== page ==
What is a microbiome?

Our microbiome is composed of communities of bacteria, archaea, viruses, protozoans and fungi. It has greater complexity as well as a higher number of genes than the human genome itself. This community of microbes has even been described as a supporting organ in the human body.

Microbes and our human cells live in a mutually beneficial symbiotic relationship. However, the microbiome is dynamic and susceptible to changes such as diet, use of antibiotics and changes in homeostasis of the human body. Such changes affect the symbiotic relationship that exists between our body and microbiota. Pathogenic or ‘bad’ microbes are typically unable to gain control or large numbers until there is a change in our microbiome for the worse, which makes the human body more susceptible to diseases.

Where do we have a microbiome?

The majority of these microbes live in our gut with the second largest group being in our mouth. Microbial communities also reside on our skin and even in our genital tracts. All microbiome communities have the ability to affect our health, our partner’s health and even our future children’s health. The microbes in our gut, referred to as the gut microbiome, can be sampled using our poop to learn more about the large intestine or through an ingested capsule collected later that can capture small intestine samples. The oral and skin microbiome can be sampled using a swab. Similarly, the vaginal microbiome in women can be self-collected using a swab and can be analysed to understand microbe contribution to our health.

How does the microbiome affect us?

The first exposure to microorganisms for a human is in the birth canal during vaginal delivery. Most microbes that the infant is exposed to in the early days of life solely come from the mother through milk and contact through skin. As the infant grows, environmental exposures and diet changes can lead to the development of their own unique microbiome, which is very instrumental in training a child’s immune cells and eventually dictates many facets of adult human health.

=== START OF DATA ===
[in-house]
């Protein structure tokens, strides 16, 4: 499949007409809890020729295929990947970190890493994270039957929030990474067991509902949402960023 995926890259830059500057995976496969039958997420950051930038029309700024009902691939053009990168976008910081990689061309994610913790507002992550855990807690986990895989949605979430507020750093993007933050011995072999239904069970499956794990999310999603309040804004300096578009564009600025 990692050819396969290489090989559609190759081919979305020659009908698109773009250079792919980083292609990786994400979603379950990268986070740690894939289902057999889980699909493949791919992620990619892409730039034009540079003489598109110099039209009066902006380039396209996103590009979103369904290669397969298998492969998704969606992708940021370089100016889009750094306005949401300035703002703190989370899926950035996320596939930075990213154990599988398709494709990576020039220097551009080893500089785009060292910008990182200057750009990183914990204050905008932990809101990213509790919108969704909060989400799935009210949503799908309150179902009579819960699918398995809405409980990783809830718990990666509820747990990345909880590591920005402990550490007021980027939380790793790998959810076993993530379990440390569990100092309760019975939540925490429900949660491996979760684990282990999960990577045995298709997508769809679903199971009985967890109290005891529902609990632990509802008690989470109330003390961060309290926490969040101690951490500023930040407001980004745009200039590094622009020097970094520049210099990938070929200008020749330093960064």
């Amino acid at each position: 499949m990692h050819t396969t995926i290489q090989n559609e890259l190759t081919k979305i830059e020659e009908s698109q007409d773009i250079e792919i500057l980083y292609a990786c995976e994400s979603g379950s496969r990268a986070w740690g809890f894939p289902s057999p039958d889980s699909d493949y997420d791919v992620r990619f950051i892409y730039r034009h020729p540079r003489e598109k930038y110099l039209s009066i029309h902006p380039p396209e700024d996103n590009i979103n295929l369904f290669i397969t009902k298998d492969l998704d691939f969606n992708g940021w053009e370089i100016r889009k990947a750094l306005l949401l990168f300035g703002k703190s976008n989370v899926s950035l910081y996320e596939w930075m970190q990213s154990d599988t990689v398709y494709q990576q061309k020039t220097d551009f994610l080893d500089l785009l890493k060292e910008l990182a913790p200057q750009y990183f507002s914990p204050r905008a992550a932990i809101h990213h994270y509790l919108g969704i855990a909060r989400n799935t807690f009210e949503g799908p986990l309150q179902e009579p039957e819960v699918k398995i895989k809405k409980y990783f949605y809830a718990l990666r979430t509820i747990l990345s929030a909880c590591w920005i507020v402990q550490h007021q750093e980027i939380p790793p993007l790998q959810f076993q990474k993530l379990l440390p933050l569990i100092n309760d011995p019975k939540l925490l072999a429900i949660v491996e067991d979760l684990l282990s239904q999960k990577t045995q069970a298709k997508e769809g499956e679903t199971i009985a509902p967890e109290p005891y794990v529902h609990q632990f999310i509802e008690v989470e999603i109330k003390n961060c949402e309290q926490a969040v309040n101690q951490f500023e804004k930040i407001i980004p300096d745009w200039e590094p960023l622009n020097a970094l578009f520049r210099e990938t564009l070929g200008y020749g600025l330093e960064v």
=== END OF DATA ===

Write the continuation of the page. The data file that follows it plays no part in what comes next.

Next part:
Microbes also have a broader effect on our health, contributing to our nutrition by producing metabolites, nutrients, and vitamins. They also affect metabolic functions by influencing our fat storage, they can protect our body against pathogens and even help in the education of our immune system. They have also been shown to affect our physiological functions directly and indirectly by influencing brain function and human behaviour, making it an indispensable organ of our body.

However, pathogenic microbes can displace beneficial microbes over time, changing metabolic processes that could result in an abnormal immune response against our body. Hence, even autoimmune diseases such as diabetes, rheumatoid arthritis, muscular dystrophy, multiple sclerosis, and fibromyalgia have been associated with dysfunction in the microbiome. Inheritance of autoimmune diseases is described less by human DNA inheritance and more by inheritance of a familial microbiome.